Another Mars Orbiter Goes Into Safe Mode
An artist's rendition of the Mars Odyssey spacecraft in orbit above Mars.
NASA's oldest Mars orbiter Odyssey has entered a safe mode that has stalled its science observations. But mission controllers think they have identified the cause and plan to revive the spacecraft soon..
Engineers diagnosed the cause of the Saturday event as the 8-year-old spacecraft's proper response to a memory error. The likely cause is an upset in the orbiter's memory error external bus, the same thing that caused a similar glitch in June 2008. Odyssey has been orbiting Mars since 2001.
"This event is a type we have seen before, so we have a known and tested path to resuming normal operations," said Odyssey project manager Philip Varghese at NASA's Jet Propulsion Laboratory in Pasadena, Calif., in an update.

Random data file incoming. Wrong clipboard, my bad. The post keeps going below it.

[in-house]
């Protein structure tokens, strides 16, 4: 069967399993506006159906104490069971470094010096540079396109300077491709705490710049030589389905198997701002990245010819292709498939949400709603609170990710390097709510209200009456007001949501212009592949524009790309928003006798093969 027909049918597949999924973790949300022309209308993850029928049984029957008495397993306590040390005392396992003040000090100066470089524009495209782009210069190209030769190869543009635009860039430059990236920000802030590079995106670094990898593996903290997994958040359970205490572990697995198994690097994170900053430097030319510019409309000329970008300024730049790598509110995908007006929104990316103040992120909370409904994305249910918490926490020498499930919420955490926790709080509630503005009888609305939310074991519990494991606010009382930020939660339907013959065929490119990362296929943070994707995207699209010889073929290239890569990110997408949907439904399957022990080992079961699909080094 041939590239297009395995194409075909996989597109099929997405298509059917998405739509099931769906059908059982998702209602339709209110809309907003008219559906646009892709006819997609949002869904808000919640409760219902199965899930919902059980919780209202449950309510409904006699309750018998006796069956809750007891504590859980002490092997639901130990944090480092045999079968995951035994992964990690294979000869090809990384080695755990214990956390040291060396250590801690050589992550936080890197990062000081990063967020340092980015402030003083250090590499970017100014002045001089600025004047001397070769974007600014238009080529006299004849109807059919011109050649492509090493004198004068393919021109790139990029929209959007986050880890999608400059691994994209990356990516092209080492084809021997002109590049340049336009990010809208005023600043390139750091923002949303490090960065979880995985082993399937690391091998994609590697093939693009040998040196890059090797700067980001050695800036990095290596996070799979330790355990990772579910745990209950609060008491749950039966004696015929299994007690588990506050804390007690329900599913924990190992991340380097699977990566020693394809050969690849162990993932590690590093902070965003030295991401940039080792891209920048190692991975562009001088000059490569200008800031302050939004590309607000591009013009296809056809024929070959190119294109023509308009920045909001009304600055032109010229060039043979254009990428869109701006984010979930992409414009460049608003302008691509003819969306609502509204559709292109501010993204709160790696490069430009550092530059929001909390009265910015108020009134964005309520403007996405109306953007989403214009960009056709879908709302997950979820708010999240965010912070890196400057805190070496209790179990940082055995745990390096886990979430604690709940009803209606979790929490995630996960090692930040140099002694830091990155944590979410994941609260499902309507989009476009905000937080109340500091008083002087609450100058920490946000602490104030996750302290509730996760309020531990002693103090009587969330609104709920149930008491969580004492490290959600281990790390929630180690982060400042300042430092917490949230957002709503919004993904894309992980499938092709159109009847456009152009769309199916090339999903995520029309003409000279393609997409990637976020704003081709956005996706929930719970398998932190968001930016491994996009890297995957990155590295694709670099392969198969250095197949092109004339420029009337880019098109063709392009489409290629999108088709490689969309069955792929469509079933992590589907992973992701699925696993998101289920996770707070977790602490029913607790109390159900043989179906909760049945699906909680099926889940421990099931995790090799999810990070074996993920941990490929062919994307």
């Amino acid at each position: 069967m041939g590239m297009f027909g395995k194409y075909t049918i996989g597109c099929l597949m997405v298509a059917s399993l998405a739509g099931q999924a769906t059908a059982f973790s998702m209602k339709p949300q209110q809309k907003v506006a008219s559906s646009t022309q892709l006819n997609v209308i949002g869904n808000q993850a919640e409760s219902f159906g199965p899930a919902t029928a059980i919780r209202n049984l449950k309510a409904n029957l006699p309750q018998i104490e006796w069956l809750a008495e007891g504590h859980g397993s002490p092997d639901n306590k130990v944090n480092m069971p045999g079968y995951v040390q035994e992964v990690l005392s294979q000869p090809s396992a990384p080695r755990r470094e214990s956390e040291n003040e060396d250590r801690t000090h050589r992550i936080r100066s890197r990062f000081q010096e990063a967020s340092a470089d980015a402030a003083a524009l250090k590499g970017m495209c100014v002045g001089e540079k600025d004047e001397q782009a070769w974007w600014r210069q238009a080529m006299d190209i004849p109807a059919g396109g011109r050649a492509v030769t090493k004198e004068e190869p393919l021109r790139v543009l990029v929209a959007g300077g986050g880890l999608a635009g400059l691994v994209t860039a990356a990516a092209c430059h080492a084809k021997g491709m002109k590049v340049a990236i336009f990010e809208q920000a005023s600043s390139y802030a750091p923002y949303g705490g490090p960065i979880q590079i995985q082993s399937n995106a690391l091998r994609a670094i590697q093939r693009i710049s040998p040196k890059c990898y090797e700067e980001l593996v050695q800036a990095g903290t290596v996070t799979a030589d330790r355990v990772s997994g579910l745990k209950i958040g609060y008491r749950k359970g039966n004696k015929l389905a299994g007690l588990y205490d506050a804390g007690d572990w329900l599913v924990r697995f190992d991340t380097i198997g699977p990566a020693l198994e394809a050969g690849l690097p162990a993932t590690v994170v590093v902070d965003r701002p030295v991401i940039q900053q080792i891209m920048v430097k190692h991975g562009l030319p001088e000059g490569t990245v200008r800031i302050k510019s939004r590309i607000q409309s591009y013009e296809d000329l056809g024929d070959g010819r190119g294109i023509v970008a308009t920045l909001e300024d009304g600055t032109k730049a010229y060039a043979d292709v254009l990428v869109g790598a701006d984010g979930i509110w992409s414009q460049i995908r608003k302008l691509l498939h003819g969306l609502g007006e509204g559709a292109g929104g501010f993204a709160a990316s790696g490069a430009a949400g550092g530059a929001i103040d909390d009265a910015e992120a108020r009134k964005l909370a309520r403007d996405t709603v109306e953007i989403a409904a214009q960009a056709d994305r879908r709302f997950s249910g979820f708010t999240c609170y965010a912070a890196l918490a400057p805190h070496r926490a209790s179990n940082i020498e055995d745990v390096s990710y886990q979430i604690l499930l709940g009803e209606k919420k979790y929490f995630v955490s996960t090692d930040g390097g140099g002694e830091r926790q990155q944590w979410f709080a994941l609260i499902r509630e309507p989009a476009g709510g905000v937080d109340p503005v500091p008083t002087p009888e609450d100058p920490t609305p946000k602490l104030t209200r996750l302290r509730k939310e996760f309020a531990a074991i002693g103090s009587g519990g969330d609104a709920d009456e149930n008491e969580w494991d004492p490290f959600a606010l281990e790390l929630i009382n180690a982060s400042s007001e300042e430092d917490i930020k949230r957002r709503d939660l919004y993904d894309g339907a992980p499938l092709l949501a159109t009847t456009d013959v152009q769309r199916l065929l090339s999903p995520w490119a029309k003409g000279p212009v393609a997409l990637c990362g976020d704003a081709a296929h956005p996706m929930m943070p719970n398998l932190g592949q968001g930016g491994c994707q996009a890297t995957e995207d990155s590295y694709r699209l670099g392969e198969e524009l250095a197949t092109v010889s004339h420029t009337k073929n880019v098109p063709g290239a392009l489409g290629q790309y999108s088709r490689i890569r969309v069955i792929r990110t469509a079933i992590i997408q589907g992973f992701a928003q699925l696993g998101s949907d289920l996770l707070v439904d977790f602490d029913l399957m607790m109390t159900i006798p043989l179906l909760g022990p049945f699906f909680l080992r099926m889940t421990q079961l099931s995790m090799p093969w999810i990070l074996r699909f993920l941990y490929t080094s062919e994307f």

Odyssey's fellow Mars-orbiting spacecraft, the Mars Reconnaissance Orbiter, is also currently in a safe mode, though it has been stuck like that since August.
While Odyssey was in safe mode over the weekend, it remained in communication with ground controllers and maintained healthy temperatures and power.
To clear the memory error, the team commanded Odyssey to perform a cold reboot of the orbiter's onboard computer on Monday. The spacecraft reported that the reboot had been completed successfully, mission managers said.
In addition to Odyssey's own major scientific discoveries and continuing studies of the planet, the spacecraft has played important roles in supporting the missions of the Mars rovers Spirit and Opportunity and the Phoenix Mars Lander.
Until Odyssey is available again as a communications relay, Spirit and Opportunity will be operating with direct communications to and from Earth.
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